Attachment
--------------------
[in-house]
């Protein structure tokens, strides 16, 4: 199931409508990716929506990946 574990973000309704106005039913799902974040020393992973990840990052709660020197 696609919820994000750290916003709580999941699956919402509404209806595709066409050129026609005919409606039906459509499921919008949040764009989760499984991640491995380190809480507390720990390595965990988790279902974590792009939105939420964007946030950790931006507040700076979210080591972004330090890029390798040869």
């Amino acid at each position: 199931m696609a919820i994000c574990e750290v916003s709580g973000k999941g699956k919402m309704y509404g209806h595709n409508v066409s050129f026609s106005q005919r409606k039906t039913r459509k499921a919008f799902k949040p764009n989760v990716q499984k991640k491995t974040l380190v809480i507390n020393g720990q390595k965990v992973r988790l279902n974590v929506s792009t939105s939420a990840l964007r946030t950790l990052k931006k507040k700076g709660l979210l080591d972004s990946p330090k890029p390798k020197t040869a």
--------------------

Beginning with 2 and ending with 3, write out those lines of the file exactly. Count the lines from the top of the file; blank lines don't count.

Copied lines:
């Protein structure tokens, strides 16, 4: 199931409508990716929506990946 574990973000309704106005039913799902974040020393992973990840990052709660020197 696609919820994000750290916003709580999941699956919402509404209806595709066409050129026609005919409606039906459509499921919008949040764009989760499984991640491995380190809480507390720990390595965990988790279902974590792009939105939420964007946030950790931006507040700076979210080591972004330090890029390798040869």
């Amino acid at each position: 199931m696609a919820i994000c574990e750290v916003s709580g973000k999941g699956k919402m309704y509404g209806h595709n409508v066409s050129f026609s106005q005919r409606k039906t039913r459509k499921a919008f799902k949040p764009n989760v990716q499984k991640k491995t974040l380190v809480i507390n020393g720990q390595k965990v992973r988790l279902n974590v929506s792009t939105s939420a990840l964007r946030t950790l990052k931006k507040k700076g709660l979210l080591d972004s990946p330090k890029p390798k020197t040869a």